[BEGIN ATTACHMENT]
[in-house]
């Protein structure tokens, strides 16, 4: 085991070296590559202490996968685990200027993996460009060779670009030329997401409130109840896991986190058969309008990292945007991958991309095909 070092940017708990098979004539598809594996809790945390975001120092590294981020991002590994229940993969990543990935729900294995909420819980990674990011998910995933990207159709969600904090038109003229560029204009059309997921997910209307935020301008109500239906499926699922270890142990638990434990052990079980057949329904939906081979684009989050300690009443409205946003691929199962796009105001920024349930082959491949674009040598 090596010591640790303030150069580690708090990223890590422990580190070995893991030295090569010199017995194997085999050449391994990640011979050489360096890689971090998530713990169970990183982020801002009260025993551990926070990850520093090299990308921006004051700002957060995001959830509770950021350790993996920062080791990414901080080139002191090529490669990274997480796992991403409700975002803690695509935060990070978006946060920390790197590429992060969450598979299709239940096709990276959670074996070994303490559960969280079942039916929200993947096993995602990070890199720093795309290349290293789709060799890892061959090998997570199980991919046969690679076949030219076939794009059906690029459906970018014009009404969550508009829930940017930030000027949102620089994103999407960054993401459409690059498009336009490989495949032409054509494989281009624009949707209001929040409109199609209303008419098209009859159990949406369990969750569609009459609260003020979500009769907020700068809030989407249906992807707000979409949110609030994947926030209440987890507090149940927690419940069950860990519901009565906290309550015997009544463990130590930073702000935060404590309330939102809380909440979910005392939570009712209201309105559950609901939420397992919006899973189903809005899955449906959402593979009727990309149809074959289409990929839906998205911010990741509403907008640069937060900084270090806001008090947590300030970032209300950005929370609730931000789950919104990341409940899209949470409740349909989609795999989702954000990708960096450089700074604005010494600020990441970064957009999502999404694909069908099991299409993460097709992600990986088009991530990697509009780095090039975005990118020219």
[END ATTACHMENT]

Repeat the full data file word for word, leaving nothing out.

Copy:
[in-house]
């Protein structure tokens, strides 16, 4: 085991070296590559202490996968685990200027993996460009060779670009030329997401409130109840896991986190058969309008990292945007991958991309095909 070092940017708990098979004539598809594996809790945390975001120092590294981020991002590994229940993969990543990935729900294995909420819980990674990011998910995933990207159709969600904090038109003229560029204009059309997921997910209307935020301008109500239906499926699922270890142990638990434990052990079980057949329904939906081979684009989050300690009443409205946003691929199962796009105001920024349930082959491949674009040598 090596010591640790303030150069580690708090990223890590422990580190070995893991030295090569010199017995194997085999050449391994990640011979050489360096890689971090998530713990169970990183982020801002009260025993551990926070990850520093090299990308921006004051700002957060995001959830509770950021350790993996920062080791990414901080080139002191090529490669990274997480796992991403409700975002803690695509935060990070978006946060920390790197590429992060969450598979299709239940096709990276959670074996070994303490559960969280079942039916929200993947096993995602990070890199720093795309290349290293789709060799890892061959090998997570199980991919046969690679076949030219076939794009059906690029459906970018014009009404969550508009829930940017930030000027949102620089994103999407960054993401459409690059498009336009490989495949032409054509494989281009624009949707209001929040409109199609209303008419098209009859159990949406369990969750569609009459609260003020979500009769907020700068809030989407249906992807707000979409949110609030994947926030209440987890507090149940927690419940069950860990519901009565906290309550015997009544463990130590930073702000935060404590309330939102809380909440979910005392939570009712209201309105559950609901939420397992919006899973189903809005899955449906959402593979009727990309149809074959289409990929839906998205911010990741509403907008640069937060900084270090806001008090947590300030970032209300950005929370609730931000789950919104990341409940899209949470409740349909989609795999989702954000990708960096450089700074604005010494600020990441970064957009999502999404694909069908099991299409993460097709992600990986088009991530990697509009780095090039975005990118020219």